\begin{align*} \begin{pmatrix} a_{11}b_{12}+a_{12}b_{22}+\cdots+a_{1n}b_{n2}\\ a_{21}b_{12}+a_{22}b_{22}+\cdots+a_{2n}b_{n2}\\ \vdots\\ a_{m1}b_{12}+a_{m2}b_{22}+\cdots+a_{mn}b_{n2}\\ \end{pmatrix}&= \begin{pmatrix} a_{11}&a_{12}&\cdots&a_{1n}\\ a_{21}&a_{22}&\cdots&a_{2n}\\ \vdots&\vdots&\ddots&\vdots\\ a_{m1}&a_{m2}&\cdots&a_{mn}\\ \end{pmatrix} \begin{pmatrix} b_{12}\\b_{22}\\\vdots\\b_{n2} \end{pmatrix} =\boldsymbol{A}\boldsymbol{b}_2 \end{align*}

We can therefore infer that the columns of $\boldsymbol{AB}$ are:

$$\boldsymbol{AB}= \begin{pmatrix} \vert&\vert&\cdots&\vert\\ \boldsymbol{A}\boldsymbol{b}_1&\boldsymbol{A}\boldsymbol{b}_2&\cdots&\boldsymbol{A}\boldsymbol{b}_n\\ \vert&\vert&\cdots&\vert \end{pmatrix}$$

This completes the proof.

Example.

### Computing matrix product column by column

Consider the following matrices:

$$\boldsymbol{A}=\begin{pmatrix} 4&3\\ 1&2 \end{pmatrix},\;\;\;\;\;\;\boldsymbol{B}= \begin{pmatrix} 0&3\\5&5 \end{pmatrix}$$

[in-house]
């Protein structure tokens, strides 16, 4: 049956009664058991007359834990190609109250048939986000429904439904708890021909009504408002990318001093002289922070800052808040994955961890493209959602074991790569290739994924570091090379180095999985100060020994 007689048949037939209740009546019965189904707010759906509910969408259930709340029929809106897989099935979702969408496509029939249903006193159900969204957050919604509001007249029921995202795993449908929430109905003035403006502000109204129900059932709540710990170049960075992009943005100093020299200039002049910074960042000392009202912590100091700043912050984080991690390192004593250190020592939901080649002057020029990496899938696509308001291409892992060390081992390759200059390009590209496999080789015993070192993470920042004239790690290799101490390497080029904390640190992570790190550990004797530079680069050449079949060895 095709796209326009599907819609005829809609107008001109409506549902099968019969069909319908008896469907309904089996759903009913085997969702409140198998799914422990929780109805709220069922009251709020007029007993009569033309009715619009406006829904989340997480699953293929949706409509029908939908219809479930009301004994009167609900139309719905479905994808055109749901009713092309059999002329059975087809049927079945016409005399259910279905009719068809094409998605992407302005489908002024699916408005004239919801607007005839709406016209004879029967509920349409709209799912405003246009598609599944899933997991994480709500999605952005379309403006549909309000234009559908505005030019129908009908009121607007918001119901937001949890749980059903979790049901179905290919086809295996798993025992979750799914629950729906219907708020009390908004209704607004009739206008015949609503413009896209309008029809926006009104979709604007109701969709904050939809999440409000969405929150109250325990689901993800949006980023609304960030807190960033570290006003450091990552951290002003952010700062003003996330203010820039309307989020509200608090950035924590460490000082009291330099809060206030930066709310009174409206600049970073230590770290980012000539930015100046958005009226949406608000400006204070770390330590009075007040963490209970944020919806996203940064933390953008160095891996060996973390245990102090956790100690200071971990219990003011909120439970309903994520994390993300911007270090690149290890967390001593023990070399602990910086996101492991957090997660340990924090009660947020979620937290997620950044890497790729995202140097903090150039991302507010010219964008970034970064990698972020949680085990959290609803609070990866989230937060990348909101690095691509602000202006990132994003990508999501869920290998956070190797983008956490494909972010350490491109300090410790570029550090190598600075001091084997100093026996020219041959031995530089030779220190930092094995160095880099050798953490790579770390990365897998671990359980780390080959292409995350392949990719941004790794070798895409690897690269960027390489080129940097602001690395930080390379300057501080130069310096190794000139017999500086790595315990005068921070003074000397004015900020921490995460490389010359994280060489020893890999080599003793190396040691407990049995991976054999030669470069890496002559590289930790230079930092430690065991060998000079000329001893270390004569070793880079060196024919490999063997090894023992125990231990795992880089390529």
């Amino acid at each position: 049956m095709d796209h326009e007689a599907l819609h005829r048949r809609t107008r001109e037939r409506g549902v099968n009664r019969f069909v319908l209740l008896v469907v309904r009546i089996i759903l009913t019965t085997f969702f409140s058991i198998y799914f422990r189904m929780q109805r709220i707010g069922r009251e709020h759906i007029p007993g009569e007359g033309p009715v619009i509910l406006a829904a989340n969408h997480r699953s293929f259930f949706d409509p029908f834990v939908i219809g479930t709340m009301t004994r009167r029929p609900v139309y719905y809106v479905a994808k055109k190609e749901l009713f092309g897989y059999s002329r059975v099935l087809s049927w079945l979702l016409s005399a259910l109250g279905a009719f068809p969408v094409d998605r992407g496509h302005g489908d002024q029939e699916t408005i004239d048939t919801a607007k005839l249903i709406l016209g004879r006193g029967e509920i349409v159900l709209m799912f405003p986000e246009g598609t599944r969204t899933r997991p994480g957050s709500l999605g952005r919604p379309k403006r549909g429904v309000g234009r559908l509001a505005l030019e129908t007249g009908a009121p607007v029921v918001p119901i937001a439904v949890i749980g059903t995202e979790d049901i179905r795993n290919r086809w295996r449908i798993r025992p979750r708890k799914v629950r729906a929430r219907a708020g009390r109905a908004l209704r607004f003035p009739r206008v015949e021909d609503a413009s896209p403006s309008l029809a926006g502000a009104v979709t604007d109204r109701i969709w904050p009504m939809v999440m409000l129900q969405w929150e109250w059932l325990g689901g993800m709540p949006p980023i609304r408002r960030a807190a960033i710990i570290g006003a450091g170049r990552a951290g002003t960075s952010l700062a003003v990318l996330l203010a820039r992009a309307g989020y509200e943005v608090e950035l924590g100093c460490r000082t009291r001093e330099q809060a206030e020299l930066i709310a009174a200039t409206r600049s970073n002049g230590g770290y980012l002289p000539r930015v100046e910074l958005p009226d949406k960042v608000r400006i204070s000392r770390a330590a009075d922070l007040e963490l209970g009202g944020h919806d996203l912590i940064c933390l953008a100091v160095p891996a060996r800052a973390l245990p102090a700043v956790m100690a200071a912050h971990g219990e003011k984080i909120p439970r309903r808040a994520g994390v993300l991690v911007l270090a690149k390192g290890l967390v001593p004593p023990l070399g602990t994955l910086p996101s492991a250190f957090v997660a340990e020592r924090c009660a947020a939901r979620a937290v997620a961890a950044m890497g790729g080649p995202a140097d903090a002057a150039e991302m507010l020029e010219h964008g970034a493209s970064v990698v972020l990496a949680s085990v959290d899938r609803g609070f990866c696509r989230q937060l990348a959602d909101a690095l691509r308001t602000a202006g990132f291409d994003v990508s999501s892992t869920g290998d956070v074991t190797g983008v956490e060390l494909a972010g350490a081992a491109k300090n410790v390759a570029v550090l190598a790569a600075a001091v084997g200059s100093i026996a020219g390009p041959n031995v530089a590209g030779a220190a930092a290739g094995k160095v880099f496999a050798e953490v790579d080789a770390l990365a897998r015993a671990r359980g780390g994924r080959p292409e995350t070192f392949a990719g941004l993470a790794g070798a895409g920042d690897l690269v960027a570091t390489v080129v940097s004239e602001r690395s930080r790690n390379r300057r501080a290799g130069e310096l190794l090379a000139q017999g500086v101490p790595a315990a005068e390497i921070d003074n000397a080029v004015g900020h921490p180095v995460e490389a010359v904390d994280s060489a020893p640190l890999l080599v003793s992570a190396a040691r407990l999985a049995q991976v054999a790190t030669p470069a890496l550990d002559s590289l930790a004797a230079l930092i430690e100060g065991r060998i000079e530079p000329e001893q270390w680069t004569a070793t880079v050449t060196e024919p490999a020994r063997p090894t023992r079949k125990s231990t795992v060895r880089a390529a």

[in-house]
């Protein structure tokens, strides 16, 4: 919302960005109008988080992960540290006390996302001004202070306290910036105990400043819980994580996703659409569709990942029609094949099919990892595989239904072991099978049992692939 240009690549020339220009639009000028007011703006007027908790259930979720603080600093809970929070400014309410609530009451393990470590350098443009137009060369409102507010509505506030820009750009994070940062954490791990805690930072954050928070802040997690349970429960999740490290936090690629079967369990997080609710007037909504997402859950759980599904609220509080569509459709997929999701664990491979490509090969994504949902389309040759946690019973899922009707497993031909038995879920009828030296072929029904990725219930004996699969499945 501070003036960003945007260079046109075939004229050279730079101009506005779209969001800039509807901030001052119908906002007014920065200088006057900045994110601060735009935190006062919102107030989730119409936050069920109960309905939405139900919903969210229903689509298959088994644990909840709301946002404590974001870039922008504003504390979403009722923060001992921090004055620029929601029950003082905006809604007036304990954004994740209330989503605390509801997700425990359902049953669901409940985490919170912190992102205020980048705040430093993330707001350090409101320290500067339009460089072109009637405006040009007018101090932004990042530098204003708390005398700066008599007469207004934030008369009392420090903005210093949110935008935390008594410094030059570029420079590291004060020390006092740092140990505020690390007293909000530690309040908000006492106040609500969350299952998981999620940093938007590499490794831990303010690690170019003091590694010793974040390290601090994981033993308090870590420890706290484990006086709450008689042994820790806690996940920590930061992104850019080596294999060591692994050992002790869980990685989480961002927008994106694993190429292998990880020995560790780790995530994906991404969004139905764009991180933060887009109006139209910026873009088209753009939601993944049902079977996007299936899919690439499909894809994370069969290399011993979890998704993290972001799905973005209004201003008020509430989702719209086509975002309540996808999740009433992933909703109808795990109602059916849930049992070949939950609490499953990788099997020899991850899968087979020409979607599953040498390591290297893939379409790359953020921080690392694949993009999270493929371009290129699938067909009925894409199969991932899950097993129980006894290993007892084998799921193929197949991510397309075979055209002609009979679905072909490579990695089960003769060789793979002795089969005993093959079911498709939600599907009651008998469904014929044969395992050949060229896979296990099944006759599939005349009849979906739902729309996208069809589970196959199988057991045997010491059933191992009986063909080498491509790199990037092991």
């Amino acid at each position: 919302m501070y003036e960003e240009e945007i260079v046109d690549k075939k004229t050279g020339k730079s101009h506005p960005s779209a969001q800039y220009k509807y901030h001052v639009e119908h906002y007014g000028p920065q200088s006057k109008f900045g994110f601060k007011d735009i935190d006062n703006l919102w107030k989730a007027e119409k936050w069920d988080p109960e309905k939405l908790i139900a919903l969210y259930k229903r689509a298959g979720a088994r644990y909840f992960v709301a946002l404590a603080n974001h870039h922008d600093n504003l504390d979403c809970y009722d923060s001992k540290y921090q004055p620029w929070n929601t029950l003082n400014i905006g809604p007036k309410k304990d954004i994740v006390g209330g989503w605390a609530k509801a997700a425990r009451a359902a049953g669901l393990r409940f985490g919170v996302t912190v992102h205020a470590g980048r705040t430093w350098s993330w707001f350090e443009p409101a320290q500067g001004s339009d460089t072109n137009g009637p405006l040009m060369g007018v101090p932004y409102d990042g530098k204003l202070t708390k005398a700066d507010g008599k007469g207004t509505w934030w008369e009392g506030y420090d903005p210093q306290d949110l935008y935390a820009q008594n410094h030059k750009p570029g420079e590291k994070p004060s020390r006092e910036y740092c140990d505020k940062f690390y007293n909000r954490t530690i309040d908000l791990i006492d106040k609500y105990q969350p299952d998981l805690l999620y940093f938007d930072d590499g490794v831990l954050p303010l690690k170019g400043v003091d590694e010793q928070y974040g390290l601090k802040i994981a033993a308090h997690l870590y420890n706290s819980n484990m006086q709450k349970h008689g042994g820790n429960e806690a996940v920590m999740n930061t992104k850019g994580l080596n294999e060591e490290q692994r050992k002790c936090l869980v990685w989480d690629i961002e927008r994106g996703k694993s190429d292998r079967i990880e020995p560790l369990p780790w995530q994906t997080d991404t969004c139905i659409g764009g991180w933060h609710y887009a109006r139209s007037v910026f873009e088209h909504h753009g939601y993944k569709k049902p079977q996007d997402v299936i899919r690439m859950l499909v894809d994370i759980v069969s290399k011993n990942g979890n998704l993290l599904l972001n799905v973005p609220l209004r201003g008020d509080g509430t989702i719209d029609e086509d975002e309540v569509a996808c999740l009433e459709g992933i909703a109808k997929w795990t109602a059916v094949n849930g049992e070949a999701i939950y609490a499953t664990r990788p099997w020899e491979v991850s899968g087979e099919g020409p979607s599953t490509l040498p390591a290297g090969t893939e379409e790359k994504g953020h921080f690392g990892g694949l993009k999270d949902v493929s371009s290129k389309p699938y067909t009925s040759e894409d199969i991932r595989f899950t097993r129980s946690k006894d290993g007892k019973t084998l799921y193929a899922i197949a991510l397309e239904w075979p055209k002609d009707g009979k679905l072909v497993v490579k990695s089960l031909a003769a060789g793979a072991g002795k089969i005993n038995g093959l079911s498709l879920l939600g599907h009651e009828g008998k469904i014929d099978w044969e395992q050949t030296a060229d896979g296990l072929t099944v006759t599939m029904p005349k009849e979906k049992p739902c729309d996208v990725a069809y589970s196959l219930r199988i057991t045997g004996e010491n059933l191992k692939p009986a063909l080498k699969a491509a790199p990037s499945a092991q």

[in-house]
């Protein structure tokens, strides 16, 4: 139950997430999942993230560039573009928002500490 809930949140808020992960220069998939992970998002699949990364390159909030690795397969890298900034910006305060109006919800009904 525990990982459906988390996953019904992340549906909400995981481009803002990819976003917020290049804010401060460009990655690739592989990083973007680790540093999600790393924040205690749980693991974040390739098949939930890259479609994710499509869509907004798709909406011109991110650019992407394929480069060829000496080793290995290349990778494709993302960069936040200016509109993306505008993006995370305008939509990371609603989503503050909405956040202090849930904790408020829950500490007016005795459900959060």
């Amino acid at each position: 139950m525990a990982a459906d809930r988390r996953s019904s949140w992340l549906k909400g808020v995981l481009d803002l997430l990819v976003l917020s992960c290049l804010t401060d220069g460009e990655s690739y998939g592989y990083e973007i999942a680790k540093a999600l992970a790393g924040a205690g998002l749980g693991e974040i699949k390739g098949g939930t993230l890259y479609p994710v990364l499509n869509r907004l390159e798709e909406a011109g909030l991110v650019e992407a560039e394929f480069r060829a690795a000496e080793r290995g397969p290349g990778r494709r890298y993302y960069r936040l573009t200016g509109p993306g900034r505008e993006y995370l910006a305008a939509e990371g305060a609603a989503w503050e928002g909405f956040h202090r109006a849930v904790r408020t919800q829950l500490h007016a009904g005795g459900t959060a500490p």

Find $\boldsymbol{AB}$ using theoremlink.

Solution. The first column of $\boldsymbol{AB}$ is:

$$\begin{pmatrix} 4&3\\1&2 \end{pmatrix} \begin{pmatrix}0\\5\end{pmatrix} = \begin{pmatrix}15\\10\end{pmatrix}$$

The second column of $\boldsymbol{AB}$ is:

$$\begin{pmatrix} 4&3\\1&2 \end{pmatrix} \begin{pmatrix}3\\5\end{pmatrix} = \begin{pmatrix}27\\13\end{pmatrix}$$

Therefore, $\boldsymbol{AB}$ is:

$$\boldsymbol{AB}=\begin{pmatrix} 15&27\\ 10&13 \end{pmatrix}$$
Theorem.

## Column-row expansion of matrix multiplication

If $\boldsymbol{A}$ is an $m\times{n}$ matrix composed of column vectors and $\boldsymbol{B}$ is an $n\times{k}$ matrix composed of row vectors, then their product $\boldsymbol{AB}$ can be expressed as:

$$\begin{pmatrix} \vert&\vert&\cdots&\vert\\ \boldsymbol{a}_1&\boldsymbol{a}_2& \cdots&\boldsymbol{a}_n\\\vert&\vert&\cdots&\vert \end{pmatrix}\begin{pmatrix} -&\boldsymbol{r}_1&-\\ -&\boldsymbol{r}_2&-\\ \vdots&\vdots&\vdots\\ -&\boldsymbol{r}_n&- \end{pmatrix}= \boldsymbol{a}_1\boldsymbol{r}_1+ \boldsymbol{a}_2\boldsymbol{r}_2+ \cdots+\boldsymbol{a}_n\boldsymbol{r}_n$$